How to assess distress, well-being in your dental colleagues

Dentist And Assistant

The Well-Being Index (WBI) may effectively screen for distress levels, including burnout, extreme fatigue, and suicidal thoughts among U.S. dentists, identifying those who would benefit from professional evaluation. The study was published in BDJ Open.

Dentists who have grappled with varying levels of distress exhibited elevated WBI scores that correlated with adverse workplace events as well as their intentions to leave their jobs, the authors wrote.

“Assessing the prevalence of burnout and other forms of distress among dentists at an individual level as well as at an organizational level may be critical to advancing interventions aimed at reducing work stress and improving the work environment,” wrote the authors, led by Dr. Subha Giri of the Mayo Clinic Department of Dental Specialties, (BDJ Open, January 16, 2024, Vol. 10:3).  

Globally, the prevalence of burnout among dentists ranges between 7% and 84% and may be caused by many stressors, including long hours, practice inefficiencies, personal problems, and at-home conflict. The ramifications of burnout may include dental errors, malpractice, and employee turnover.

To gauge the effectiveness of the WBI screening tool, 587 dentists filled out a nine-item web-based survey and submitted to other tools gauging their quality of life (QOL), fatigue, burnout. Participants also responded to inquiries about suicidal thoughts, recent dental errors, and their plans to change jobs.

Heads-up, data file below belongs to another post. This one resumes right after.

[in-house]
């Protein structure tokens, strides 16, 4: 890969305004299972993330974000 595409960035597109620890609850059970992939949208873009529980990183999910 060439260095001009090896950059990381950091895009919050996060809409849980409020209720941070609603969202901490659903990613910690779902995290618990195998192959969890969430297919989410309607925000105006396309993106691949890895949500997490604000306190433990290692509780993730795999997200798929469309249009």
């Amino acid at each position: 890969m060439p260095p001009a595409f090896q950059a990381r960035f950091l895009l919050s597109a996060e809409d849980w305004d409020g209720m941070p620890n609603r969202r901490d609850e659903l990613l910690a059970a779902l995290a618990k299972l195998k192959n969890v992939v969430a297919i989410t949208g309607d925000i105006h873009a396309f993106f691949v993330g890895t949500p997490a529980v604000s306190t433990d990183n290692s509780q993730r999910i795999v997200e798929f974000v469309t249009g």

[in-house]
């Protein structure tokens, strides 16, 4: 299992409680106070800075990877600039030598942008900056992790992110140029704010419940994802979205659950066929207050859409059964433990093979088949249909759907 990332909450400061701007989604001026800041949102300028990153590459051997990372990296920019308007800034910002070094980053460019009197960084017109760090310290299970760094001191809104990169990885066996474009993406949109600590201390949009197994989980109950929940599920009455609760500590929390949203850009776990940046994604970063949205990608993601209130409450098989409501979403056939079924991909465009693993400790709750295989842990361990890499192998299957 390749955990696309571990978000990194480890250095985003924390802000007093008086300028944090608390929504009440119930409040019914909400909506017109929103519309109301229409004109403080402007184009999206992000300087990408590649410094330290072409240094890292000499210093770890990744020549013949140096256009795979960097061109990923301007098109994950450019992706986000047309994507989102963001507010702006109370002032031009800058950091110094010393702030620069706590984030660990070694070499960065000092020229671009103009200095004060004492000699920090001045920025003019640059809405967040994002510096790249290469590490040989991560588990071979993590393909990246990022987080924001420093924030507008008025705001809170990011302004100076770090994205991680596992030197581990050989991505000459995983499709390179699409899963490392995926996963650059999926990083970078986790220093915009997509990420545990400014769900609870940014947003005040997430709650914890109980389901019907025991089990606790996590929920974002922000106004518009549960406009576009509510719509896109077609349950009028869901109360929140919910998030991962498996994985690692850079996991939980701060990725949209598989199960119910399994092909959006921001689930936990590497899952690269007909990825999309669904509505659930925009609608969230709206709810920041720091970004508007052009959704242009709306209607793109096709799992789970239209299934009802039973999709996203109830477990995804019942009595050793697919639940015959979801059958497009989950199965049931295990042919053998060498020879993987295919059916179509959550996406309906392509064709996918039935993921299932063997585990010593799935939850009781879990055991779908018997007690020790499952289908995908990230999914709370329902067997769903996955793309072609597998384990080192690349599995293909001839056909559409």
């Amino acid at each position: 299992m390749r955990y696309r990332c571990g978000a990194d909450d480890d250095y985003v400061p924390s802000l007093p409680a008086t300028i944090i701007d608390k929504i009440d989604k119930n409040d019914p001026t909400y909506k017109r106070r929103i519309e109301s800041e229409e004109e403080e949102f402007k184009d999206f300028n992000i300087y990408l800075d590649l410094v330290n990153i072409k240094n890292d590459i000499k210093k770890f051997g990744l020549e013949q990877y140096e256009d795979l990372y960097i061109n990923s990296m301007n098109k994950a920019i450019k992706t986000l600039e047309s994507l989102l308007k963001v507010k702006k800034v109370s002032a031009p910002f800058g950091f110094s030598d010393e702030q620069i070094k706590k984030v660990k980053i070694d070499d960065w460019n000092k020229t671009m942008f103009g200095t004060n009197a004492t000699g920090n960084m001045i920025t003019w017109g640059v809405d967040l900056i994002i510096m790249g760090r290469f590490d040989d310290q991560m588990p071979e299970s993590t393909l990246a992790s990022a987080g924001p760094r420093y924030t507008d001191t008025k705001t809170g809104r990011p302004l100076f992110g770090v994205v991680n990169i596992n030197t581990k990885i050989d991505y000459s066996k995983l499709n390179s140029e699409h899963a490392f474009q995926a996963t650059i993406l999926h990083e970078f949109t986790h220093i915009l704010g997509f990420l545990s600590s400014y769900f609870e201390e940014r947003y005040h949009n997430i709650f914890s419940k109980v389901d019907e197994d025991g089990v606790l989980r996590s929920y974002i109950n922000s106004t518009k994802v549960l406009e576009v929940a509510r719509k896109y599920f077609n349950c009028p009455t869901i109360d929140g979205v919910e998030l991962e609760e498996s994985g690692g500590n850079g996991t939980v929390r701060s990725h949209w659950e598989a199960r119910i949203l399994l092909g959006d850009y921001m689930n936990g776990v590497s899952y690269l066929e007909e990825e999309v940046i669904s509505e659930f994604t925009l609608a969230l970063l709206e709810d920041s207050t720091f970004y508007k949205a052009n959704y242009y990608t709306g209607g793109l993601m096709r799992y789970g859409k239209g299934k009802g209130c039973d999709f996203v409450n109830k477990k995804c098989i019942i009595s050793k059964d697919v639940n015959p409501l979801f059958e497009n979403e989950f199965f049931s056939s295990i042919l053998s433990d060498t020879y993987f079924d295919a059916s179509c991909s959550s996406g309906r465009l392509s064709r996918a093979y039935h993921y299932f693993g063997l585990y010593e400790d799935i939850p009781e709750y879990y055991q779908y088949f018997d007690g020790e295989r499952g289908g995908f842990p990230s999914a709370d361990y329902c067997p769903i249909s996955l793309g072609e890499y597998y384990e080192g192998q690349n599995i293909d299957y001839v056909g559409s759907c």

Dentists experiencing low QOL exhibited a significantly higher mean WBI score (4.1) compared to their counterparts without low QOL (1.6). Dentists who reported a recent major dental error (3.4 ± 2.3) had a notably higher mean WBI score compared to those without such incidents (2.0 ± 2.5; p < 0.001), the authors wrote.

Additionally, dentists who reported intending to leave their current jobs within 24 months had significantly higher average WBI scores (3.9 ± 2.2) compared to those without such intent (1.8 ± 2.4; p < 0.001). Furthermore, clinicians experiencing extreme fatigue, burnout, and suicidal thoughts showed significantly higher mean WBI scores compared to those without such distress (all p < 0.001), they wrote.

However, the study was not without limitations, including that most of the participants were general dentists affiliated with dental service organizations or group dentists. Therefore, practice owners or those in specialty practices were not adequately represented, which affect the generalizability of the findings, they wrote.

Though the screening tool may be useful in evaluating well-being in dentists, more studies are needed.

“Additional research dedicated toward further understanding the various contributing factors influencing dentists’ well-being and defining organizational strategies to address dentists’ well-being is warranted,” Giri et al wrote.

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